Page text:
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2014 ISSUE NO. The




There are two purposes for em-

Make sure your Fireline logbooks are current and signed off. Keep a ployee plans. The first is to record paper file with all your documents conversations you have with your supervisor; the second is to let oth- in it. This is your climb, so be reers know, who might be able to help sponsible for it. move your career forward, where You should also think about havyou want to go. ing a frank conversation with your supervisor about your strengths Having a conversation with your and weaknesses, both for your cursupervisor will help both of you share your vision. It is possible that rent position, and for your desired next step. If you are lacking in your your vision might be a bit larger current position, fix it. Remember, than your supervisor can support, but perhaps they can help you with your supervisor will likely be your reference and you want to “wow” the next rung or step. Note the them. word “help” – this is your climb, not your supervisor’s. Listen carefully to input, and seek other opin- If you can kill two birds with one stone (you might need project manions if you need to. agement in both your current and If your climb involves ICS certifica- desired position for example), then use this motivation to change. Ask tion, pay attention to Performance your supervisor for opportunities, Evaluations (FS 469 “Form B’s”). and then set up a series of reviews These are entered into Training to make sure you are on the track. Partner: Your supervisor should see all your goals as important, so don’t wait until after a competition to find out fire-management/training-partner

you didn’t meet the mark. Any training that has been identified goes into your Personal Learning Plan. This helps the Training Coordinator budget and request class seats. Put the goals you want to share in your Career Plan, to help others identify keen people that might be able to benefit from opportunities that your supervisor might not be aware of. The Personal Learning Plan is important in that it identifies those courses you require in your dayto-day job, and it can be used to identify where your next steps will take you. The Personal Career Plan takes into account the broader scope of your knowledge and experience. It has a stronger emphasis on education and ICS certifications to help you talk through your career options with your supervisor. This is the time to look at all your options and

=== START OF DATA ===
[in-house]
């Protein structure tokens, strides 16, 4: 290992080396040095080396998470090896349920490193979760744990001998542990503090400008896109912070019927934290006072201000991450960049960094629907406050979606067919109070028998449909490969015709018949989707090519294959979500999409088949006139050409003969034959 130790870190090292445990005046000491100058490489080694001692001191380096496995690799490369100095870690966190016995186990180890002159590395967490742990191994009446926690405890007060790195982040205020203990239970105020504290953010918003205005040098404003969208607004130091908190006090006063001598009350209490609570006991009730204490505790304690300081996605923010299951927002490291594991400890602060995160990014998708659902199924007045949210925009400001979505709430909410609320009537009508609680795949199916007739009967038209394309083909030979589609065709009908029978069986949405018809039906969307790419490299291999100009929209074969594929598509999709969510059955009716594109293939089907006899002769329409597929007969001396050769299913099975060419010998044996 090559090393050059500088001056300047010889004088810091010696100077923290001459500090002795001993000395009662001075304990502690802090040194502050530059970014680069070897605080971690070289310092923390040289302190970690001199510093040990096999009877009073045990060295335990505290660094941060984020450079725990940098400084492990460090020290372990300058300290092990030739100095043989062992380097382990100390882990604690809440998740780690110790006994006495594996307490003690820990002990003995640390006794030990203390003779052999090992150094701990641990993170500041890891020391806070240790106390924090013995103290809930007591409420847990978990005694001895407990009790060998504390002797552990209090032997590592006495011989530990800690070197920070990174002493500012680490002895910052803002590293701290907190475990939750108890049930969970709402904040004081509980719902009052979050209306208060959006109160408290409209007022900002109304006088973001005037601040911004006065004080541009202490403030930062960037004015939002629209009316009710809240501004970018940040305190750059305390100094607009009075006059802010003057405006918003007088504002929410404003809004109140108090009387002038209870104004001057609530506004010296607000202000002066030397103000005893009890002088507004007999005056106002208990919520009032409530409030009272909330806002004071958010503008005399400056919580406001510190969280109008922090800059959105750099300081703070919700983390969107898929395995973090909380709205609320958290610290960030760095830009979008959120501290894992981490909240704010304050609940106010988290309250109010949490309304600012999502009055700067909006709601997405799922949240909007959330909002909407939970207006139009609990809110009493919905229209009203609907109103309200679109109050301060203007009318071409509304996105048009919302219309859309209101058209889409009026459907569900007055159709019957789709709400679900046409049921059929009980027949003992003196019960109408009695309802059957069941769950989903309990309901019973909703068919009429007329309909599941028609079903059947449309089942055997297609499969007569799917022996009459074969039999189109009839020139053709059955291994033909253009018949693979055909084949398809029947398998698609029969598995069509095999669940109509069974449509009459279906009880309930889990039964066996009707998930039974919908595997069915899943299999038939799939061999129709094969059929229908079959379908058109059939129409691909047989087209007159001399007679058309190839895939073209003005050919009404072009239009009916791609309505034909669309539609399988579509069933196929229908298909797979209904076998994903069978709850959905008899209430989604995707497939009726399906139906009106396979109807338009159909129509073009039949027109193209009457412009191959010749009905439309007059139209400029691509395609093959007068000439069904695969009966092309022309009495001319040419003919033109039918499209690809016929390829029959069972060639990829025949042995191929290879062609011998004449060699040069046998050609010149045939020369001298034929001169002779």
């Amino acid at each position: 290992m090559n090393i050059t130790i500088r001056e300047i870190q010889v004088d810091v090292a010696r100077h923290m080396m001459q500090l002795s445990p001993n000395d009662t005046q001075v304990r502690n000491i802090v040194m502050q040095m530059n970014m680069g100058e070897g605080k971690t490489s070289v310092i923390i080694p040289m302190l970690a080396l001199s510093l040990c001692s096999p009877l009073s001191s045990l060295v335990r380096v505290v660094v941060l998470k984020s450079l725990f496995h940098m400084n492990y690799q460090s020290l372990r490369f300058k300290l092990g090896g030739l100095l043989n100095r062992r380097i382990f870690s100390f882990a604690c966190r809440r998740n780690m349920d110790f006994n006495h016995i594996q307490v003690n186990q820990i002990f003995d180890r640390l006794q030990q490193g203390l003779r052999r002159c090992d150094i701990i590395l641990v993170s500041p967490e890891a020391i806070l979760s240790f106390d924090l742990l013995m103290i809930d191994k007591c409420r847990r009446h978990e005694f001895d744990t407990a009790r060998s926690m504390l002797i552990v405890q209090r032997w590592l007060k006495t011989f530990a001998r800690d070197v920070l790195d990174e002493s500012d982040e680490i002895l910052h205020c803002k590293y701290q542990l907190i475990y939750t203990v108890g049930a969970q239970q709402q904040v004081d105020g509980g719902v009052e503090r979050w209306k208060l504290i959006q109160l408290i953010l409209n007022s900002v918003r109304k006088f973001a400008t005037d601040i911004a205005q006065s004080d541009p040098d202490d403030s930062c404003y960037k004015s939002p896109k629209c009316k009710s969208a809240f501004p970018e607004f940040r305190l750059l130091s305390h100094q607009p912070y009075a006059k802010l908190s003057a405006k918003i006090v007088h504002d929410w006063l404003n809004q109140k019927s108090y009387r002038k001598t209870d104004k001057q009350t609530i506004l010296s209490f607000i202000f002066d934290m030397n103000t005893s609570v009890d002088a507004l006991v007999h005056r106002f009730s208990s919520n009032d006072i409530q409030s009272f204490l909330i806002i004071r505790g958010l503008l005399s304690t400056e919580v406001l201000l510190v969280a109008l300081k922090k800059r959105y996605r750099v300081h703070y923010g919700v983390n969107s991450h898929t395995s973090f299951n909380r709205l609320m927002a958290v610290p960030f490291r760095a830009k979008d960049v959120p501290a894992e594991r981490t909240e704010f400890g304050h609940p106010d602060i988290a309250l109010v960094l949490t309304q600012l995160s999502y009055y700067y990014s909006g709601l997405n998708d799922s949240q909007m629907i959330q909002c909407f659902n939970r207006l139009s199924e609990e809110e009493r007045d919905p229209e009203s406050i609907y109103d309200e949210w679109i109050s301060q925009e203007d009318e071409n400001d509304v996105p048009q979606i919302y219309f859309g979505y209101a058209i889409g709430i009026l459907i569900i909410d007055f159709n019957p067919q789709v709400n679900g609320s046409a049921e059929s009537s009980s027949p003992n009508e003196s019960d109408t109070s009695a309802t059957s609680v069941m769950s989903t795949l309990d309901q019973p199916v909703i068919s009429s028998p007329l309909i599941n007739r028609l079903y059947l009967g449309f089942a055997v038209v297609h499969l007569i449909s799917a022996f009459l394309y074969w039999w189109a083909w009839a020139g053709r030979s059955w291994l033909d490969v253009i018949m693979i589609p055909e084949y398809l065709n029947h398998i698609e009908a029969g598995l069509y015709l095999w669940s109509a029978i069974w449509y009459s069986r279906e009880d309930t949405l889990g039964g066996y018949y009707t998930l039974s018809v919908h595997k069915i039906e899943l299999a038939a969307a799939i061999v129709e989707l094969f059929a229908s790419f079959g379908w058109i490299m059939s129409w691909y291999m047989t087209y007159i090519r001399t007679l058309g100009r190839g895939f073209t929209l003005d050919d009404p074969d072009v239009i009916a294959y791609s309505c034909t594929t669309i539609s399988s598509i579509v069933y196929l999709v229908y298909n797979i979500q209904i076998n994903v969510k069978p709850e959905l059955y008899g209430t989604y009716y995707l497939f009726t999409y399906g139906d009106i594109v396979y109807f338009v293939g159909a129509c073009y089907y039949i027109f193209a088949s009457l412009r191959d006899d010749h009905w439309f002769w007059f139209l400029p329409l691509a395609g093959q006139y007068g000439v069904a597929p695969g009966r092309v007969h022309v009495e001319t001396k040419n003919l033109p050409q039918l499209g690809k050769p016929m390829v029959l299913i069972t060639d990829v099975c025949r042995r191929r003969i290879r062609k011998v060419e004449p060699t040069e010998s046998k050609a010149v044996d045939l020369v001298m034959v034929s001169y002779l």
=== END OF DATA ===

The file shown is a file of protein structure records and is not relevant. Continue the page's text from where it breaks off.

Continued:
build a plan. What are you willing to do to make this achievable? Remember, taking your Learning Plan and Career Plan seriously may open an unexpected opportunity by showing your willingness to plan ahead. If the Fire Centre has adequate notice, training opportunities can be developed. Most importantly, seek conversations over your work term with your supervisor. Your check-ins can be formal or casual, but you want to find out how you’re doing: Your season-end or year-end reviews should not be a surprise. If you’re off track, you want to find out how to correct this – which can save you from wasting time in your career climb. Record your conversations again in your MyPerformance or E-Performance, and make sure your supervisor sees it. You might have a different recollection of the conversation than they do, and you need alignment here. Career Development Overview: Career Plan—These are your larger goals, and intended to identify an individual’s career aspirations. It is not intended for short term opera-

tional or developmental requirements. In fact, you may not be asked to fill out a Personal Career Plan until you have worked 1-2 years with WMB. Personal Career Plans—These are intended to look at the next 3-5 years of your employment with WMB. What is the next step in your career with WMB? What do you need to get there? Your long range plan may be to be a part of the executive. But for now, what is your next step? Crew Supervisor? FPT? What specific steps do you need to get to the next level? Read the back of Performance Evaluations! When the new forms were changed from the old Form B’s, it was to tie your performance to job competencies. Now when you go for a job interview you can point to your Performance Evaluations as proof that you have reached the standard the job requires. Be proactive in pointing out what competencies you feel you achieved when the form is being completed. Learning Plans—These are largely related to fireline certifications, and intended to identify an individual’s

current training requirements as reflected in their job description/ profile. These are generally short term, and related to the goals or certifications you have for your job. These goals may or may not be a part of your larger Career Plan. Maybe you don’t want a career in WMB but you want to challenge yourself, or build on skills you may need in another occupation. This is the place to have those kinds of conversations. My Performance/E-Performance— these are both one year snapshots of your plans. What did you do to improve your skills? What courses did you complete? Are there competencies you need to work on? Supervisory skills you need to build? Educational goals that will help you achieve your goals? These are ongoing conversations to have with your supervisor! For more information on Performance Management, please visit: page?ContentID=3a162de6-ba038c5a-9c86-9f8f466bc9bd

Southeast Supplement #1  
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